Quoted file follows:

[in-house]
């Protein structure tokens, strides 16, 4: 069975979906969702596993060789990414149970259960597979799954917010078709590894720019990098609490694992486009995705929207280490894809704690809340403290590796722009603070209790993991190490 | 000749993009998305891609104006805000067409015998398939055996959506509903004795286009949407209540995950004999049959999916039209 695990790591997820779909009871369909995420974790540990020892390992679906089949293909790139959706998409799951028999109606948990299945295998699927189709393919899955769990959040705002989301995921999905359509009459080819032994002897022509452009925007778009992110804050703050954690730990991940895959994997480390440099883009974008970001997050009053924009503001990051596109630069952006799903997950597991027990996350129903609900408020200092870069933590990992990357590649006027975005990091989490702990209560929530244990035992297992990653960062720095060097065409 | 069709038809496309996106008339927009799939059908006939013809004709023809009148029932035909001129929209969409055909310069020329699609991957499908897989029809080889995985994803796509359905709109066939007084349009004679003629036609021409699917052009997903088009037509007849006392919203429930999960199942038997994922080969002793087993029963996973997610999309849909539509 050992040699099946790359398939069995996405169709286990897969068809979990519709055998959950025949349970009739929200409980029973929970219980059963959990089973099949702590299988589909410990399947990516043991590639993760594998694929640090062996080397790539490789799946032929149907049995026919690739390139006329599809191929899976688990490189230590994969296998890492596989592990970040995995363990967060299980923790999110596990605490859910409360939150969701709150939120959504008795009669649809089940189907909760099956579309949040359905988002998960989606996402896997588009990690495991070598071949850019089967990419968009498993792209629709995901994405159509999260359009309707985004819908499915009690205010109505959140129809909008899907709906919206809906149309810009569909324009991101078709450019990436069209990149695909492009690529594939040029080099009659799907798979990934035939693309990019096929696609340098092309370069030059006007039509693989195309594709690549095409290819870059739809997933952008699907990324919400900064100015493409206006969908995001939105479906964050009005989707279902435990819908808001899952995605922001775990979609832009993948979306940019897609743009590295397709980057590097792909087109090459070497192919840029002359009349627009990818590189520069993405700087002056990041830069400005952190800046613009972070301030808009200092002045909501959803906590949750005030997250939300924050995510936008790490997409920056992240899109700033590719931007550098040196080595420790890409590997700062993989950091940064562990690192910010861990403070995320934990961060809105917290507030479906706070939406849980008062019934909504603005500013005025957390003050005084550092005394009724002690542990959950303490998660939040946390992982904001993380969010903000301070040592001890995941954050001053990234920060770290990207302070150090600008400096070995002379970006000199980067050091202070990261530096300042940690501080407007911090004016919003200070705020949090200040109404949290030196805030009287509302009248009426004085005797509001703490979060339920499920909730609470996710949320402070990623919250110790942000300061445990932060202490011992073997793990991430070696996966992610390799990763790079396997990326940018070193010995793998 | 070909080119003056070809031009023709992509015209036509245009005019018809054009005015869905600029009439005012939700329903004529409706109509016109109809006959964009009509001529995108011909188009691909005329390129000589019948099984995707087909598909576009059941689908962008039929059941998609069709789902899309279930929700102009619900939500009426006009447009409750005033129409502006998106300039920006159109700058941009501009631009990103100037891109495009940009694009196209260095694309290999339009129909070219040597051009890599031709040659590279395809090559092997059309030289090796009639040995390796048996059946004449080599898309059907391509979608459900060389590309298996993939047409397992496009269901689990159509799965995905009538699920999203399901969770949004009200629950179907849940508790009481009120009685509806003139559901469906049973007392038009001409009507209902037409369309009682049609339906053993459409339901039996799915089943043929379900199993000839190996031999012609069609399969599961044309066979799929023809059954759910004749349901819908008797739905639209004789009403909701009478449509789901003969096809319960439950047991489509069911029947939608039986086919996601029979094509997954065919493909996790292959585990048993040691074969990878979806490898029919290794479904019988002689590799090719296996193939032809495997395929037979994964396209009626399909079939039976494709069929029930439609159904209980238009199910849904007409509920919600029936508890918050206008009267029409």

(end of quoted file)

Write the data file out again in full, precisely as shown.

[in-house]
């Protein structure tokens, strides 16, 4: 069975979906969702596993060789990414149970259960597979799954917010078709590894720019990098609490694992486009995705929207280490894809704690809340403290590796722009603070209790993991190490 | 000749993009998305891609104006805000067409015998398939055996959506509903004795286009949407209540995950004999049959999916039209 695990790591997820779909009871369909995420974790540990020892390992679906089949293909790139959706998409799951028999109606948990299945295998699927189709393919899955769990959040705002989301995921999905359509009459080819032994002897022509452009925007778009992110804050703050954690730990991940895959994997480390440099883009974008970001997050009053924009503001990051596109630069952006799903997950597991027990996350129903609900408020200092870069933590990992990357590649006027975005990091989490702990209560929530244990035992297992990653960062720095060097065409 | 069709038809496309996106008339927009799939059908006939013809004709023809009148029932035909001129929209969409055909310069020329699609991957499908897989029809080889995985994803796509359905709109066939007084349009004679003629036609021409699917052009997903088009037509007849006392919203429930999960199942038997994922080969002793087993029963996973997610999309849909539509 050992040699099946790359398939069995996405169709286990897969068809979990519709055998959950025949349970009739929200409980029973929970219980059963959990089973099949702590299988589909410990399947990516043991590639993760594998694929640090062996080397790539490789799946032929149907049995026919690739390139006329599809191929899976688990490189230590994969296998890492596989592990970040995995363990967060299980923790999110596990605490859910409360939150969701709150939120959504008795009669649809089940189907909760099956579309949040359905988002998960989606996402896997588009990690495991070598071949850019089967990419968009498993792209629709995901994405159509999260359009309707985004819908499915009690205010109505959140129809909008899907709906919206809906149309810009569909324009991101078709450019990436069209990149695909492009690529594939040029080099009659799907798979990934035939693309990019096929696609340098092309370069030059006007039509693989195309594709690549095409290819870059739809997933952008699907990324919400900064100015493409206006969908995001939105479906964050009005989707279902435990819908808001899952995605922001775990979609832009993948979306940019897609743009590295397709980057590097792909087109090459070497192919840029002359009349627009990818590189520069993405700087002056990041830069400005952190800046613009972070301030808009200092002045909501959803906590949750005030997250939300924050995510936008790490997409920056992240899109700033590719931007550098040196080595420790890409590997700062993989950091940064562990690192910010861990403070995320934990961060809105917290507030479906706070939406849980008062019934909504603005500013005025957390003050005084550092005394009724002690542990959950303490998660939040946390992982904001993380969010903000301070040592001890995941954050001053990234920060770290990207302070150090600008400096070995002379970006000199980067050091202070990261530096300042940690501080407007911090004016919003200070705020949090200040109404949290030196805030009287509302009248009426004085005797509001703490979060339920499920909730609470996710949320402070990623919250110790942000300061445990932060202490011992073997793990991430070696996966992610390799990763790079396997990326940018070193010995793998 | 070909080119003056070809031009023709992509015209036509245009005019018809054009005015869905600029009439005012939700329903004529409706109509016109109809006959964009009509001529995108011909188009691909005329390129000589019948099984995707087909598909576009059941689908962008039929059941998609069709789902899309279930929700102009619900939500009426006009447009409750005033129409502006998106300039920006159109700058941009501009631009990103100037891109495009940009694009196209260095694309290999339009129909070219040597051009890599031709040659590279395809090559092997059309030289090796009639040995390796048996059946004449080599898309059907391509979608459900060389590309298996993939047409397992496009269901689990159509799965995905009538699920999203399901969770949004009200629950179907849940508790009481009120009685509806003139559901469906049973007392038009001409009507209902037409369309009682049609339906053993459409339901039996799915089943043929379900199993000839190996031999012609069609399969599961044309066979799929023809059954759910004749349901819908008797739905639209004789009403909701009478449509789901003969096809319960439950047991489509069911029947939608039986086919996601029979094509997954065919493909996790292959585990048993040691074969990878979806490898029919290794479904019988002689590799090719296996193939032809495997395929037979994964396209009626399909079939039976494709069929029930439609159904209980238009199910849904007409509920919600029936508890918050206008009267029409």